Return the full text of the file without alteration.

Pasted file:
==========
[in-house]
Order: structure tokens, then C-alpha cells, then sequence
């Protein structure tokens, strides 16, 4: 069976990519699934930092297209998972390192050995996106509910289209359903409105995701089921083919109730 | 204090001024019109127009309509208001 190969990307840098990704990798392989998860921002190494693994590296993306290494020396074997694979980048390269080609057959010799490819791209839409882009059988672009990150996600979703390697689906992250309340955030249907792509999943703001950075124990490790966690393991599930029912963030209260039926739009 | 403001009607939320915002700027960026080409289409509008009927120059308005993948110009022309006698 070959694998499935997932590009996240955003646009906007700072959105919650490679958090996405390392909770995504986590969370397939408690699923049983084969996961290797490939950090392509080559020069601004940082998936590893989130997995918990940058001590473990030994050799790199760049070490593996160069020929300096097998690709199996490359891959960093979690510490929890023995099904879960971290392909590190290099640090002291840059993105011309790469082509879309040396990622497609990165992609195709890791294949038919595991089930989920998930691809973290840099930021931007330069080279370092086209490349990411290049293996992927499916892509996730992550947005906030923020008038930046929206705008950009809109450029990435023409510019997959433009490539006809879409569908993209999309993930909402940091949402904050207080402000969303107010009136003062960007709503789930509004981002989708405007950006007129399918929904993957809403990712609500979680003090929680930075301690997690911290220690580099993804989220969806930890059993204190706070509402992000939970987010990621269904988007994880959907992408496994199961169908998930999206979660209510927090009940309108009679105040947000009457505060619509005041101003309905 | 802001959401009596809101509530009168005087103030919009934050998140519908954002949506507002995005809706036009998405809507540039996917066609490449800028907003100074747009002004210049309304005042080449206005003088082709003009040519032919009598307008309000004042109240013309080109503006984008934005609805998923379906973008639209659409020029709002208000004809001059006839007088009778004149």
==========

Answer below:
[in-house]
Order: structure tokens, then C-alpha cells, then sequence
């Protein structure tokens, strides 16, 4: 069976990519699934930092297209998972390192050995996106509910289209359903409105995701089921083919109730 | 204090001024019109127009309509208001 190969990307840098990704990798392989998860921002190494693994590296993306290494020396074997694979980048390269080609057959010799490819791209839409882009059988672009990150996600979703390697689906992250309340955030249907792509999943703001950075124990490790966690393991599930029912963030209260039926739009 | 403001009607939320915002700027960026080409289409509008009927120059308005993948110009022309006698 070959694998499935997932590009996240955003646009906007700072959105919650490679958090996405390392909770995504986590969370397939408690699923049983084969996961290797490939950090392509080559020069601004940082998936590893989130997995918990940058001590473990030994050799790199760049070490593996160069020929300096097998690709199996490359891959960093979690510490929890023995099904879960971290392909590190290099640090002291840059993105011309790469082509879309040396990622497609990165992609195709890791294949038919595991089930989920998930691809973290840099930021931007330069080279370092086209490349990411290049293996992927499916892509996730992550947005906030923020008038930046929206705008950009809109450029990435023409510019997959433009490539006809879409569908993209999309993930909402940091949402904050207080402000969303107010009136003062960007709503789930509004981002989708405007950006007129399918929904993957809403990712609500979680003090929680930075301690997690911290220690580099993804989220969806930890059993204190706070509402992000939970987010990621269904988007994880959907992408496994199961169908998930999206979660209510927090009940309108009679105040947000009457505060619509005041101003309905 | 802001959401009596809101509530009168005087103030919009934050998140519908954002949506507002995005809706036009998405809507540039996917066609490449800028907003100074747009002004210049309304005042080449206005003088082709003009040519032919009598307008309000004042109240013309080109503006984008934005609805998923379906973008639209659409020029709002208000004809001059006839007088009778004149």